At present, trust deeds are normally drafted to give trustees particular powers to deal with income limited to “the accumulation period” which is typically 21 years from the date the trust takes effect.

In the future, trustees should either be given power to accumulate “for the trust period” or the accumulation period should be defined as “the trust period”.

The rule on accumulations will be retained for charities where two accumulation periods are available either 21 years or the life of the settlor.
vi: Date of effect

The Act will apply to trusts taking effect and wills executed after the Act comes into force on April 6, 2010.

Trusts already in existence are, therefore, not affected. However, where, under a trust created before the provisions come into force, there is a “lives in being” perpetuity period, it can be difficult to determine when the perpetuity period ends.

The new Act provides that, in such cases, trustees can execute a deed providing that the perpetuity period will become a fixed 100 years.

Impact on spousal by-pass trusts

i: Integrated trusts

Under an integrated scheme, there is no appointment by the pension scheme trustees they must pay benefits to the trustees of the integrated trust. Therefore section 6(3) does not apply.
Once the Act comes into force, new integrated spousal by-pass trusts should be established with a trust period (perpetuity period) of 125 years from the date the trust is declared. The accumulation period would normally be expressed to be the trust period.
Existing integrated spousal by-pass trusts will continue with the perpetuity period that was expressed in the trust at outset presumably 80 years.

ii: Pilot trusts

New discretionary pilot trusts will use a perpetuity period of 125 years. The accumulation period could be the same.

If death benefits are paid to the trust from a pension scheme, the perpetuity period for that part of the trust fund will be 125 years from the date the pension scheme member joined the pension scheme.

In many cases, the pension scheme member will still be alive and a pilot trust will already have been established for a nominal amount with the scheme administrator/ pension scheme trustees having been given an expression of wishes to make a payment to this trust. Such trusts will frequently have a perpetuity period of a life in being plus 21 years.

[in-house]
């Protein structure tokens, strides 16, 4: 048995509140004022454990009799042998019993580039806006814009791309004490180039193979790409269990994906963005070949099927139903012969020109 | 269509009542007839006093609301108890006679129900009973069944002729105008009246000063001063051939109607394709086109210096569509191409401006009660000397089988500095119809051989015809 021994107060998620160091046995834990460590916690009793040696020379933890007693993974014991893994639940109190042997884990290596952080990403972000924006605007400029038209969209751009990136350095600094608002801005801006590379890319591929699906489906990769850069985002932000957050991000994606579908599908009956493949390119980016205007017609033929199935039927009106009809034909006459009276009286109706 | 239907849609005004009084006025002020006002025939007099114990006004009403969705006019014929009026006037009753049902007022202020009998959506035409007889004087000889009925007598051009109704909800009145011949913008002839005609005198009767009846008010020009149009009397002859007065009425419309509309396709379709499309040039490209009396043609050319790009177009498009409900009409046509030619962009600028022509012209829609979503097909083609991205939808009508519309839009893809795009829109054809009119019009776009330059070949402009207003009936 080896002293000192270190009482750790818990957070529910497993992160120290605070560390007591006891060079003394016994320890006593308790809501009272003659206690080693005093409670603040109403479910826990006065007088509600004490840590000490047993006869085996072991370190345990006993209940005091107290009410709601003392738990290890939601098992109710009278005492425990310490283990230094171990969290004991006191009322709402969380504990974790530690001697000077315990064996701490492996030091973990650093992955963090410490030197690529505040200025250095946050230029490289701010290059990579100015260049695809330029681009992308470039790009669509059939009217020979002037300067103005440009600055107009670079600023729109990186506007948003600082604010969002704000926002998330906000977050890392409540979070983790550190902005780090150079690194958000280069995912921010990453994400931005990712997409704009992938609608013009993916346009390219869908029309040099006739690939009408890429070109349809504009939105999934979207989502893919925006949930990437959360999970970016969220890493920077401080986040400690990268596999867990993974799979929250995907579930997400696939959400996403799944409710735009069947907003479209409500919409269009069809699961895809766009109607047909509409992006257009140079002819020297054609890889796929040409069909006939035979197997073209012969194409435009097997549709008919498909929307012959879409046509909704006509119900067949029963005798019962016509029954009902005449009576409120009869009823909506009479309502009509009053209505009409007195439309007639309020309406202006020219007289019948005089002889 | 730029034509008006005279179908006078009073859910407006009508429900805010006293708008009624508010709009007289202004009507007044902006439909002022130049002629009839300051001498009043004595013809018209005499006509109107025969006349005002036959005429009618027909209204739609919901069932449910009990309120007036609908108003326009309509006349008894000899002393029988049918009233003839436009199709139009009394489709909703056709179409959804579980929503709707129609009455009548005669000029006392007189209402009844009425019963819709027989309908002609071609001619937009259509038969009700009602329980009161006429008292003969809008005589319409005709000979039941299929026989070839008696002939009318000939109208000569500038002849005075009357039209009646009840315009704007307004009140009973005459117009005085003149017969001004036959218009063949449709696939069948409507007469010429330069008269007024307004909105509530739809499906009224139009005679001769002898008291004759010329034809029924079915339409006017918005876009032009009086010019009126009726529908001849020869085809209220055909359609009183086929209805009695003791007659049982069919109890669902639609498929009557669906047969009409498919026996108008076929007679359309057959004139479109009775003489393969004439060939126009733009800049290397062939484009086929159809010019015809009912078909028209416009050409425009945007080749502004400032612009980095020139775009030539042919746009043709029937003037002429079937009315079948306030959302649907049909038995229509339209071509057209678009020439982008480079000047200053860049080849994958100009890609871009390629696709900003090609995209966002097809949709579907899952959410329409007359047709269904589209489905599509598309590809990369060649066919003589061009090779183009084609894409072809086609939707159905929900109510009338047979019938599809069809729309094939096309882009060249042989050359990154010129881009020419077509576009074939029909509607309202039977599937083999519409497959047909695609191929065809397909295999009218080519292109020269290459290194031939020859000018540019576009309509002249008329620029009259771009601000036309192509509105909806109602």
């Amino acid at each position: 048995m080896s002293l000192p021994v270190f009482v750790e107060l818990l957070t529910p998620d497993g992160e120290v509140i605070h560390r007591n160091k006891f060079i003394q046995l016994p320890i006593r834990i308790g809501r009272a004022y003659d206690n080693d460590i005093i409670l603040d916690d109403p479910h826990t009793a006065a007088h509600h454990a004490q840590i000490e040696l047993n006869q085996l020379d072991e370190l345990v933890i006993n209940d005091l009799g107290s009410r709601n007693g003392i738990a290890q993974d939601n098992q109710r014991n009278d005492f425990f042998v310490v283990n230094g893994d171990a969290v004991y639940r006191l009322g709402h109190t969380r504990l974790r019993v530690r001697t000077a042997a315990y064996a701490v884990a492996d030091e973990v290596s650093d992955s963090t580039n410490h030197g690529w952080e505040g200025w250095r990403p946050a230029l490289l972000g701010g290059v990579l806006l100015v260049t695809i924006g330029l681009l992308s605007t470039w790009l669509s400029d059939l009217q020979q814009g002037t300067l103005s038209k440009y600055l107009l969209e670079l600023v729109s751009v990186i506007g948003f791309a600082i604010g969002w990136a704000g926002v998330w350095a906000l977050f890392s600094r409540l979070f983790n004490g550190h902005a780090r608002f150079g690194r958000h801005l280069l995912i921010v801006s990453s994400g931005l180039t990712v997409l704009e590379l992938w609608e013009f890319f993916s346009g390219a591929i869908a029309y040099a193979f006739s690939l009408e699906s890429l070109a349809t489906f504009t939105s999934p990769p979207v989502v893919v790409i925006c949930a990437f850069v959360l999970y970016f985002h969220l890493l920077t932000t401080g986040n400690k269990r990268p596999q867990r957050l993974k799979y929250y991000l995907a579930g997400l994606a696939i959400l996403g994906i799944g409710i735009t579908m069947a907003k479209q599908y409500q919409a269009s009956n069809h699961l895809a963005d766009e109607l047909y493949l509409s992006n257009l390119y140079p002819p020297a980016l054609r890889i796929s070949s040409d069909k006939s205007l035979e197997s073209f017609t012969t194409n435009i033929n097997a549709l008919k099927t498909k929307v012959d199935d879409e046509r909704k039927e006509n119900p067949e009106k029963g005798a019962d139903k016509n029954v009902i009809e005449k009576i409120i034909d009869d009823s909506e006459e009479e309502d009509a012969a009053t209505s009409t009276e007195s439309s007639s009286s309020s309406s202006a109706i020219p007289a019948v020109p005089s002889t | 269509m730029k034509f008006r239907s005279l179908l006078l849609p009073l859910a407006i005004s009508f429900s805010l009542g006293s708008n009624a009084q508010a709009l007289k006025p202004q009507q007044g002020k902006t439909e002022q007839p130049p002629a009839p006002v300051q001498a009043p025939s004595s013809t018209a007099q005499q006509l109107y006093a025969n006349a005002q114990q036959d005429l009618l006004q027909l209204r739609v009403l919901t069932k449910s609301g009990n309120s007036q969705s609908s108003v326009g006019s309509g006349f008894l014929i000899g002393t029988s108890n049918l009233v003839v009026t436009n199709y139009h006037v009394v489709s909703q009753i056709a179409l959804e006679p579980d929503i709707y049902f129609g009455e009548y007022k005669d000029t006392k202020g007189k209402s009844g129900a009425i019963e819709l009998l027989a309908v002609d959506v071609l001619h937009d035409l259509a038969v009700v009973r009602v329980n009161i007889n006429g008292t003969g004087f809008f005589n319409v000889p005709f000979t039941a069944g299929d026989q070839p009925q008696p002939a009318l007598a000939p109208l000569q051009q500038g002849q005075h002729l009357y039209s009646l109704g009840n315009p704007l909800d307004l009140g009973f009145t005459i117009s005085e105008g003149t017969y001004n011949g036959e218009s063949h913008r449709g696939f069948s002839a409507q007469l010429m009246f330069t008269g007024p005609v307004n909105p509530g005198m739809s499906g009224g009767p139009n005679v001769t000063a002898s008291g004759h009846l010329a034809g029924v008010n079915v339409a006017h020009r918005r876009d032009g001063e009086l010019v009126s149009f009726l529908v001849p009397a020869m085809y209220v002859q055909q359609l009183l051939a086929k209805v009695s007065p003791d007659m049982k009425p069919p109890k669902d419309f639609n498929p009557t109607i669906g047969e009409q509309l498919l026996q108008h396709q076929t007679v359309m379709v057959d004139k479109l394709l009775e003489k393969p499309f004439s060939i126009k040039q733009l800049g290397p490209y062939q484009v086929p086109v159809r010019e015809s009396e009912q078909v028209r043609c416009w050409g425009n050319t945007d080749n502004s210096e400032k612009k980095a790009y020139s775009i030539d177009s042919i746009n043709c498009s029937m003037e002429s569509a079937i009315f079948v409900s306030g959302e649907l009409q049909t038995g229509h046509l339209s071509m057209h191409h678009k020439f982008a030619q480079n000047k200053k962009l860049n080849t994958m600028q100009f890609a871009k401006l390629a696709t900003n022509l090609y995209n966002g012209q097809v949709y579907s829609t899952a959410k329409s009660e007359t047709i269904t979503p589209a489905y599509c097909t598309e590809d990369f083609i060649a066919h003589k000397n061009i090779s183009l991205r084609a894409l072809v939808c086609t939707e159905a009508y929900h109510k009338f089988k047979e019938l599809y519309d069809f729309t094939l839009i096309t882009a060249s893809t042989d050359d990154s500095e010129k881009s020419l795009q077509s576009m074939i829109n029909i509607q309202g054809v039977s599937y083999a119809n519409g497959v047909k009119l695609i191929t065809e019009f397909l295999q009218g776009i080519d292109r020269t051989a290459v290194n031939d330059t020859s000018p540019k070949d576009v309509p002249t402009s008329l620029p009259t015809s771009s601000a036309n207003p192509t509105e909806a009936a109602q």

If a death benefit is paid to such a trust after the Act has become effective, it could be argued that the perpetuity period for the part of the trust fund representing the death benefits is 125 years from the date the member joined the pension scheme.

Generally speaking, the perpetuity and accumulation rules exist to prevent people from tying up property in trust for unacceptable periods with a view to preventing beneficiaries from benefiting from capital and income

In order to avoid complications in such cases, once the Act is effective (and assuming the member is still alive) it may be appropriate to establish another trust for a nominal amount with a longer appointment period and for the member to sign an expression of wishes in favour of that new trust. The establishment of the new trust would give rise to future inheritance tax planning opportunities because, under current IHT rules, the two trusts would not be related and so would each qualify for a nil-rate band.

The possible downside of having two trusts is that the first trust declared will dilute the capital gains tax annual exemption available to the second trust in the event that death benefits are paid to this trust and investments made.

This problem could be avoided by the trustees making an absolute appointment of benefits (that is, the nominal amount) under the first trust while the member is alive. This will effectively wind up the first trust and mean the second trust will be entitled to a full trustee CGT exemption.
For persons considering establishing a pilot trust now unless they are in serious ill health, it would probably be best to wait until the Act has come into force and then declare the trust.